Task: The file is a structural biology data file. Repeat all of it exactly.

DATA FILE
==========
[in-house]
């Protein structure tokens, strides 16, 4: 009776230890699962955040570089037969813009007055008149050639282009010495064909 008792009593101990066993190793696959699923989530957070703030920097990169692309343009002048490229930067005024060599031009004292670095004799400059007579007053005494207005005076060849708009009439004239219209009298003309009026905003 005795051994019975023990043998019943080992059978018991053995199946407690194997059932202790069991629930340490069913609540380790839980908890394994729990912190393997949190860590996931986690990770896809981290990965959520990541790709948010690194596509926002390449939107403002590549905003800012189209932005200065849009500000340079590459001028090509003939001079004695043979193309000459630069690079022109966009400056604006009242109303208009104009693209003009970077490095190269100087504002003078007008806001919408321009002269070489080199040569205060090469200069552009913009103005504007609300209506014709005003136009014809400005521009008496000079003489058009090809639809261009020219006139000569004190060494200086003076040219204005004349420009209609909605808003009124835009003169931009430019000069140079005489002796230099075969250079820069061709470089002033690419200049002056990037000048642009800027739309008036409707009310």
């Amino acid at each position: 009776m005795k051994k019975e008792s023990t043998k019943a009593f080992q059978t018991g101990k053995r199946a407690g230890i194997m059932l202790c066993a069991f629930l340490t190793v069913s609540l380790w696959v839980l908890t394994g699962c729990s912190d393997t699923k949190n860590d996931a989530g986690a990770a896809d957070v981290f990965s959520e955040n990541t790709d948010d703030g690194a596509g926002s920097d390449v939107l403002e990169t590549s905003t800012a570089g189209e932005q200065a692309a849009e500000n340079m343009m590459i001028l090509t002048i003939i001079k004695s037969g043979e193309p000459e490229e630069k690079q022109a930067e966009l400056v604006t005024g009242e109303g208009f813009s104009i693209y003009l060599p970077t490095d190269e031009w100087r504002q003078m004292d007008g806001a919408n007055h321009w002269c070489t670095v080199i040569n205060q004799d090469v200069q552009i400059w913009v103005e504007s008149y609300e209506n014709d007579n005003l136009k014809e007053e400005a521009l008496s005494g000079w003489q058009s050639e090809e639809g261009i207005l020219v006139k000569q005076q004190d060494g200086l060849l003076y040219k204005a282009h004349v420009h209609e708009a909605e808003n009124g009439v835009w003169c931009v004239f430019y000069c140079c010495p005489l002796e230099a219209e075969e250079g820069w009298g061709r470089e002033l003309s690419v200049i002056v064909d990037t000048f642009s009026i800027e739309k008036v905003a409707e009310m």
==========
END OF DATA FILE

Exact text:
[in-house]
């Protein structure tokens, strides 16, 4: 009776230890699962955040570089037969813009007055008149050639282009010495064909 008792009593101990066993190793696959699923989530957070703030920097990169692309343009002048490229930067005024060599031009004292670095004799400059007579007053005494207005005076060849708009009439004239219209009298003309009026905003 005795051994019975023990043998019943080992059978018991053995199946407690194997059932202790069991629930340490069913609540380790839980908890394994729990912190393997949190860590996931986690990770896809981290990965959520990541790709948010690194596509926002390449939107403002590549905003800012189209932005200065849009500000340079590459001028090509003939001079004695043979193309000459630069690079022109966009400056604006009242109303208009104009693209003009970077490095190269100087504002003078007008806001919408321009002269070489080199040569205060090469200069552009913009103005504007609300209506014709005003136009014809400005521009008496000079003489058009090809639809261009020219006139000569004190060494200086003076040219204005004349420009209609909605808003009124835009003169931009430019000069140079005489002796230099075969250079820069061709470089002033690419200049002056990037000048642009800027739309008036409707009310």
């Amino acid at each position: 009776m005795k051994k019975e008792s023990t043998k019943a009593f080992q059978t018991g101990k053995r199946a407690g230890i194997m059932l202790c066993a069991f629930l340490t190793v069913s609540l380790w696959v839980l908890t394994g699962c729990s912190d393997t699923k949190n860590d996931a989530g986690a990770a896809d957070v981290f990965s959520e955040n990541t790709d948010d703030g690194a596509g926002s920097d390449v939107l403002e990169t590549s905003t800012a570089g189209e932005q200065a692309a849009e500000n340079m343009m590459i001028l090509t002048i003939i001079k004695s037969g043979e193309p000459e490229e630069k690079q022109a930067e966009l400056v604006t005024g009242e109303g208009f813009s104009i693209y003009l060599p970077t490095d190269e031009w100087r504002q003078m004292d007008g806001a919408n007055h321009w002269c070489t670095v080199i040569n205060q004799d090469v200069q552009i400059w913009v103005e504007s008149y609300e209506n014709d007579n005003l136009k014809e007053e400005a521009l008496s005494g000079w003489q058009s050639e090809e639809g261009i207005l020219v006139k000569q005076q004190d060494g200086l060849l003076y040219k204005a282009h004349v420009h209609e708009a909605e808003n009124g009439v835009w003169c931009v004239f430019y000069c140079c010495p005489l002796e230099a219209e075969e250079g820069w009298g061709r470089e002033l003309s690419v200049i002056v064909d990037t000048f642009s009026i800027e739309k008036v905003a409707e009310m």